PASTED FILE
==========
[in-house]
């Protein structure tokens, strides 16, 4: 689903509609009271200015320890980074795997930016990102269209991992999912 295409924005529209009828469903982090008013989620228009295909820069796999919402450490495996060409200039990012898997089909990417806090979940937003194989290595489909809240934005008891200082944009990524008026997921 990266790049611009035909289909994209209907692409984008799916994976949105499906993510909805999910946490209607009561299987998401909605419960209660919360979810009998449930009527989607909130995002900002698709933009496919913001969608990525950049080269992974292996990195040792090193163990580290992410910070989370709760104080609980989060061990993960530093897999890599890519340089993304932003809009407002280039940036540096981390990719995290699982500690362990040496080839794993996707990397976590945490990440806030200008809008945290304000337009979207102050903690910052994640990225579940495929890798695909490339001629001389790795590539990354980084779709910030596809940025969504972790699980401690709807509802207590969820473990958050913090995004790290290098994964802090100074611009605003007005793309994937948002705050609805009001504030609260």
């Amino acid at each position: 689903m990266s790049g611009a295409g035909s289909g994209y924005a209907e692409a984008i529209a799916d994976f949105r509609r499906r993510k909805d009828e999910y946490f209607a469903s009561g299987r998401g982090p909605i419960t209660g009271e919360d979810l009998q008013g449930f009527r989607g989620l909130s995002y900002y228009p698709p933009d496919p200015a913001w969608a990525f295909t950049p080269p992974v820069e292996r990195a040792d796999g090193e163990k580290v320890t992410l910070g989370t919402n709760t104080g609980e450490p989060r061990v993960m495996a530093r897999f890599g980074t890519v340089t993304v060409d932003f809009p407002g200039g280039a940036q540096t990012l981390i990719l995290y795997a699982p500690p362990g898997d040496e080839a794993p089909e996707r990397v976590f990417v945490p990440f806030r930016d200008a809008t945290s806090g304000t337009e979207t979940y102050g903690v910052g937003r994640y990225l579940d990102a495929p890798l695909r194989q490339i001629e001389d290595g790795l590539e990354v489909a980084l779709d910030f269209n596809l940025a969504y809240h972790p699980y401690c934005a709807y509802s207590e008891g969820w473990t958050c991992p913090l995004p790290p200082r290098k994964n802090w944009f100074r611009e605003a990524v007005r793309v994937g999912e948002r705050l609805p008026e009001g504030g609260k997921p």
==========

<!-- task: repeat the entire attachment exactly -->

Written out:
[in-house]
């Protein structure tokens, strides 16, 4: 689903509609009271200015320890980074795997930016990102269209991992999912 295409924005529209009828469903982090008013989620228009295909820069796999919402450490495996060409200039990012898997089909990417806090979940937003194989290595489909809240934005008891200082944009990524008026997921 990266790049611009035909289909994209209907692409984008799916994976949105499906993510909805999910946490209607009561299987998401909605419960209660919360979810009998449930009527989607909130995002900002698709933009496919913001969608990525950049080269992974292996990195040792090193163990580290992410910070989370709760104080609980989060061990993960530093897999890599890519340089993304932003809009407002280039940036540096981390990719995290699982500690362990040496080839794993996707990397976590945490990440806030200008809008945290304000337009979207102050903690910052994640990225579940495929890798695909490339001629001389790795590539990354980084779709910030596809940025969504972790699980401690709807509802207590969820473990958050913090995004790290290098994964802090100074611009605003007005793309994937948002705050609805009001504030609260």
């Amino acid at each position: 689903m990266s790049g611009a295409g035909s289909g994209y924005a209907e692409a984008i529209a799916d994976f949105r509609r499906r993510k909805d009828e999910y946490f209607a469903s009561g299987r998401g982090p909605i419960t209660g009271e919360d979810l009998q008013g449930f009527r989607g989620l909130s995002y900002y228009p698709p933009d496919p200015a913001w969608a990525f295909t950049p080269p992974v820069e292996r990195a040792d796999g090193e163990k580290v320890t992410l910070g989370t919402n709760t104080g609980e450490p989060r061990v993960m495996a530093r897999f890599g980074t890519v340089t993304v060409d932003f809009p407002g200039g280039a940036q540096t990012l981390i990719l995290y795997a699982p500690p362990g898997d040496e080839a794993p089909e996707r990397v976590f990417v945490p990440f806030r930016d200008a809008t945290s806090g304000t337009e979207t979940y102050g903690v910052g937003r994640y990225l579940d990102a495929p890798l695909r194989q490339i001629e001389d290595g790795l590539e990354v489909a980084l779709d910030f269209n596809l940025a969504y809240h972790p699980y401690c934005a709807y509802s207590e008891g969820w473990t958050c991992p913090l995004p790290p200082r290098k994964n802090w944009f100074r611009e605003a990524v007005r793309v994937g999912e948002r705050l609805p008026e009001g504030g609260k997921p």